The appeal of dermatology as a specialty is not limited to the US. Recently published results of a survey of Australian medical students show that, while surgery, internal, and intensive care medicine earned highest marks for their “prestige” factor, dermatology, general medicine, and public health are seen as optimal choices from a “lifestyle” ranking.
Among American medical students, competition is strong for the nation's limited dermatology residency slots. As the specialty assesses a possible workforce shortage, some urge for new dermatology residency opportunities. Others note that nurse practitioners and physician assistants are effectively filling the gaps in person power with good results.
For its part, the American Academy of Dermatology officially recognizes the contributions of non-physician providers in its new position statement, “The Practice of Dermatology: Protecting and Preserving Patient Safety and Quality of Care.” As described in AAD publications, the statement seems to acknowledge a longargued sentiment: more competition for dermatology patients is coming from physician providers outside of dermatology than from non-physician providers trained by and working side-by-side with BC/BE dermatologists.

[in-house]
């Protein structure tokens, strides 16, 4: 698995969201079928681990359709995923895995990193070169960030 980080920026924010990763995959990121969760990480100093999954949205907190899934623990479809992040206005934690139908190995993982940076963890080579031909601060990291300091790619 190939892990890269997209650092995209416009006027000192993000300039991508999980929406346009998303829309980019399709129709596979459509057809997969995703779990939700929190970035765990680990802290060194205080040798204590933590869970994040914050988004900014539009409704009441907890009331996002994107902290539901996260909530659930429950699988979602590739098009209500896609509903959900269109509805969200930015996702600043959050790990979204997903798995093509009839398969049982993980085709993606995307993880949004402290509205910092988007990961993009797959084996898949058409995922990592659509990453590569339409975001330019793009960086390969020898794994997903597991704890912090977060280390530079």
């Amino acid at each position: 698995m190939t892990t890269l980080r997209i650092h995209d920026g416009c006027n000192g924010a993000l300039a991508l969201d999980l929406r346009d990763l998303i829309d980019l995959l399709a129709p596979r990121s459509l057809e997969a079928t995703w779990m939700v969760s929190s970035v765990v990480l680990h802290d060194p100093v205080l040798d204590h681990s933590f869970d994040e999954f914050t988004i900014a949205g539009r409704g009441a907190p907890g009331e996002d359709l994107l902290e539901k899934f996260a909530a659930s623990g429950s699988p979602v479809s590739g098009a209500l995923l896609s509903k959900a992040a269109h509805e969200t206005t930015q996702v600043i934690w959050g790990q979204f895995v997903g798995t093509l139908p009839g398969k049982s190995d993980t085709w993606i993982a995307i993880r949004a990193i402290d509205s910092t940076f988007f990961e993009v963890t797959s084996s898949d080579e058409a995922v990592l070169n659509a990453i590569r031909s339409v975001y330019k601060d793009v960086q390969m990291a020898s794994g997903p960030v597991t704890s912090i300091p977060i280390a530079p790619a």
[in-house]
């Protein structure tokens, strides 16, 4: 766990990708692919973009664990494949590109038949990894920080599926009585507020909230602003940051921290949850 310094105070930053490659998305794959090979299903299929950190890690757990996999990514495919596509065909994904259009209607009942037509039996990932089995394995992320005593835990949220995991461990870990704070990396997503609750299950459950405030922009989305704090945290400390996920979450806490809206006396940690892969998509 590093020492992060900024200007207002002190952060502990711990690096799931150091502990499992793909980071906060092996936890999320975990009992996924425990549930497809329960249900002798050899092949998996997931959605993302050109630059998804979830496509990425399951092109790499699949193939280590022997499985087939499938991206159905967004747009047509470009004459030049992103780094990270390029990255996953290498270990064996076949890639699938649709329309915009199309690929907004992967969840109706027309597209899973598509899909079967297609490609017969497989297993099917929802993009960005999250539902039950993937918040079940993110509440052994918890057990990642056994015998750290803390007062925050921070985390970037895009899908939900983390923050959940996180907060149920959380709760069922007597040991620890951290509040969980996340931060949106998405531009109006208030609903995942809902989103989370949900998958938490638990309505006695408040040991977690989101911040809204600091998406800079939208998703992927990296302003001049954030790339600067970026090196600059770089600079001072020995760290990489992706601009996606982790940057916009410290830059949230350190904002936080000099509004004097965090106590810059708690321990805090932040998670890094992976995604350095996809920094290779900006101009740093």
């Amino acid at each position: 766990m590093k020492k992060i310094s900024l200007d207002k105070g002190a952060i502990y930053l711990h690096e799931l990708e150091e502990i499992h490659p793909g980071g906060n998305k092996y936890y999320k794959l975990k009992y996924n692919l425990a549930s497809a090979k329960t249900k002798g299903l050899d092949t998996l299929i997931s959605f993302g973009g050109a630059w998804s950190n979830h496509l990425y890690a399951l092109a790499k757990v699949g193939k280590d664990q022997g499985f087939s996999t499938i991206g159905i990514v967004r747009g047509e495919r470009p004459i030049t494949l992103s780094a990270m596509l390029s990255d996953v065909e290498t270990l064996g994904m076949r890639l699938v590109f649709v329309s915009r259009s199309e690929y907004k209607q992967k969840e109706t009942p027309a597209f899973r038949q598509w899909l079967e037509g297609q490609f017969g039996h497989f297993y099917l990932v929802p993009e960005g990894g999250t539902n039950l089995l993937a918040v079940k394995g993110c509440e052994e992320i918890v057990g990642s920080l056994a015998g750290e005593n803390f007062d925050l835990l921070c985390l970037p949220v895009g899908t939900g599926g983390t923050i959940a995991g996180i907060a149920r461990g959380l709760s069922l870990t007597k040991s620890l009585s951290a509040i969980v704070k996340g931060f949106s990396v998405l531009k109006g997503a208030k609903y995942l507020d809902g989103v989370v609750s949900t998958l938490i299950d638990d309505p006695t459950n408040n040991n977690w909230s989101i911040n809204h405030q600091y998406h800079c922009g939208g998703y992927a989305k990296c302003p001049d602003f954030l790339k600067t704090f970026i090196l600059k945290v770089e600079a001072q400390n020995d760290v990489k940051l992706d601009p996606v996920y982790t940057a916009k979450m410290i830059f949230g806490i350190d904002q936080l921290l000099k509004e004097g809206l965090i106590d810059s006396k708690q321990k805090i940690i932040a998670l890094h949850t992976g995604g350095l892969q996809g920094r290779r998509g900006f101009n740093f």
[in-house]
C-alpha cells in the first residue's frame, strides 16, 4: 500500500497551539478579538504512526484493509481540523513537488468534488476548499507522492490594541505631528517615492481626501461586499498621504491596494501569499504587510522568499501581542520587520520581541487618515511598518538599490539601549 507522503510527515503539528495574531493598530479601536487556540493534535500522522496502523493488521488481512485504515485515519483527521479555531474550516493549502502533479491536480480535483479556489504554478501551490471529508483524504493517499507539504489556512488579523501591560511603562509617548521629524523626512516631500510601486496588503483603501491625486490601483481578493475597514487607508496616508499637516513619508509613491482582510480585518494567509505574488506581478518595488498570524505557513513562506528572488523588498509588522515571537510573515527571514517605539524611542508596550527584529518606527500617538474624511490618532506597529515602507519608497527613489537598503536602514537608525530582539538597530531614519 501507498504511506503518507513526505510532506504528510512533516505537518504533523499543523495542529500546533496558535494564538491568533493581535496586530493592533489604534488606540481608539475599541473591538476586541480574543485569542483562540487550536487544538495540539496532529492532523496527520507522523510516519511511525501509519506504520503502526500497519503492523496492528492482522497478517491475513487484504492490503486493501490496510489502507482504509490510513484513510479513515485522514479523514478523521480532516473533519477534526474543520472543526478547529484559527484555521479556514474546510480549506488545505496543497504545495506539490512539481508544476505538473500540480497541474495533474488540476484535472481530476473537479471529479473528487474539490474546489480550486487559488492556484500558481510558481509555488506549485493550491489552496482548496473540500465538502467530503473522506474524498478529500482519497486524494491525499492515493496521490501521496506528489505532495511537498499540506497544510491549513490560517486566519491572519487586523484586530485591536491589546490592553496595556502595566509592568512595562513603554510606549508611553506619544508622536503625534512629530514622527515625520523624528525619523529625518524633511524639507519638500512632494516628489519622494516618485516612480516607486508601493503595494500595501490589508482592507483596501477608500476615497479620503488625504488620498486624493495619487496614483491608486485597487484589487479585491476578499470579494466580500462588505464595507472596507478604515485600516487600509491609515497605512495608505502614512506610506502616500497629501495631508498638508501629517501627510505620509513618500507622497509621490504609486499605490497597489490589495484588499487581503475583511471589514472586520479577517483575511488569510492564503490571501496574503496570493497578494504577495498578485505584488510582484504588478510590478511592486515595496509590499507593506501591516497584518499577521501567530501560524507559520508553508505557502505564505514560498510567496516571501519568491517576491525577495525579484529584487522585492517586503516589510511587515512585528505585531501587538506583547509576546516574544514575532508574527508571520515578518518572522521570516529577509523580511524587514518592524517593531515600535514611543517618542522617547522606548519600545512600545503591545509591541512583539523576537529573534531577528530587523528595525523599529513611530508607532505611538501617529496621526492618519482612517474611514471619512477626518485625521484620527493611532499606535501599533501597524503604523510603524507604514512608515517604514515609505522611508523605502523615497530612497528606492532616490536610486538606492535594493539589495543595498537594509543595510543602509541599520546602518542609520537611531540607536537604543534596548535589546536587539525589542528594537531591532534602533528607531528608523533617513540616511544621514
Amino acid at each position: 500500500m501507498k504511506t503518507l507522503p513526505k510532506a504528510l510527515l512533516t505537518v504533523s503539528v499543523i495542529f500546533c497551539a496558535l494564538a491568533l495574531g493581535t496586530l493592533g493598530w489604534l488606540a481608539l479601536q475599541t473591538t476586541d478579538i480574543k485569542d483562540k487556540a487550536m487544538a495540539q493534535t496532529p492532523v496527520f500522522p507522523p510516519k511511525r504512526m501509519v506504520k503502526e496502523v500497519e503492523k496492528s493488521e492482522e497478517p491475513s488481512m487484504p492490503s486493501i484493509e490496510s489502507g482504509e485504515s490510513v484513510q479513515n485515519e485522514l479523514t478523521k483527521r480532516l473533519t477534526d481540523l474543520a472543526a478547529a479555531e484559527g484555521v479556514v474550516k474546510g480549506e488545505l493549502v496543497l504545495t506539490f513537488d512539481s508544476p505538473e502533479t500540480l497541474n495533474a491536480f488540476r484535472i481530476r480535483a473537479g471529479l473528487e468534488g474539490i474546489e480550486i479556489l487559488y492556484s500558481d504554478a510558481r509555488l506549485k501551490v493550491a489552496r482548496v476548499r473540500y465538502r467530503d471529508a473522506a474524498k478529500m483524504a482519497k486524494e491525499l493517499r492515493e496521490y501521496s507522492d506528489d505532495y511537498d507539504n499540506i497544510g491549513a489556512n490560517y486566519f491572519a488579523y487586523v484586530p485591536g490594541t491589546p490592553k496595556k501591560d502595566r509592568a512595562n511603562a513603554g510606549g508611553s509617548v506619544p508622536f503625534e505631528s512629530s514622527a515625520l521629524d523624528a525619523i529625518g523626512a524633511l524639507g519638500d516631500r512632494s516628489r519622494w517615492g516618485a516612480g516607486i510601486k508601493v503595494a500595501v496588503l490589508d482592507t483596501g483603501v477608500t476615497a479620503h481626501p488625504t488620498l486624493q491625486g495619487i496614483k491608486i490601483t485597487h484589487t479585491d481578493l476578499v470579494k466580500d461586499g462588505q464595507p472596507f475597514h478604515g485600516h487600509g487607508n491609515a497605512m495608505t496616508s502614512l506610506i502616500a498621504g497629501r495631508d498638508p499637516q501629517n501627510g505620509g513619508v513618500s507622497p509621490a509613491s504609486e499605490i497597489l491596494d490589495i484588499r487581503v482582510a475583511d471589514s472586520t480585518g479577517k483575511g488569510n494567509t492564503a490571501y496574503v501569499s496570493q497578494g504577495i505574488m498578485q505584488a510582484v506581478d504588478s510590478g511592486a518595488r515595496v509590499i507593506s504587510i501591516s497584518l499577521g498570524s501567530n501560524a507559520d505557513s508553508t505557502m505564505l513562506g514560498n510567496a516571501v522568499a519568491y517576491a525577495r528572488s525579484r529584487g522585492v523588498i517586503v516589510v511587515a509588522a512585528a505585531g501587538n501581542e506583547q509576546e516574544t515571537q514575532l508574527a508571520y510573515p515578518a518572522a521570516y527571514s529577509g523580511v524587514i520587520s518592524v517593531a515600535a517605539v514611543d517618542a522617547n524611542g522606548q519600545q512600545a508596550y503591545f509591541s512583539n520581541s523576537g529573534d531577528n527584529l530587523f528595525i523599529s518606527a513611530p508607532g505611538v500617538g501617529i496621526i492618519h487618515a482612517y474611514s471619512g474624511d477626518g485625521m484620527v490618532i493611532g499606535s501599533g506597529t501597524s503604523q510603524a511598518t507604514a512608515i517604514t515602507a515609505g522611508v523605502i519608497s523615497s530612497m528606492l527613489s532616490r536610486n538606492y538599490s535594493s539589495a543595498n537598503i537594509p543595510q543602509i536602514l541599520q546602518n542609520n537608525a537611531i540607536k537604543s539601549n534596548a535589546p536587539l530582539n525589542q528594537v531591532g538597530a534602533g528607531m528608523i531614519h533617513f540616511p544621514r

The statement makes clear that a dermatologist is a “residencytrained physician specialist fully educated in the science and art of cutaneous medicine.” Importantly, however, the statement also describes a dermatologist as the head of a team of highly trained and well-supervised medical professionals who make diagnoses, administer therapies, and perform procedures as their training, supervision, and local regulations allow.
While the number of nurse practitioners and physician assistants working in dermatology is much lower than the number of those working in other fields of medicine, their growth in the specialty has been rapid, and demand remains high. The AAD is moving in the right direction by acknowledging the reality that the provision of efficient dermatologic care is possible through the use of non-physician providers. Dermatologists are, as the statement notes, experts in “diagnosis, treatment, or correction” of conditions affecting the skin, hair, nails, and mucus membranes. Properly trained and supervised non-physician providers allow more patients access to that expertise.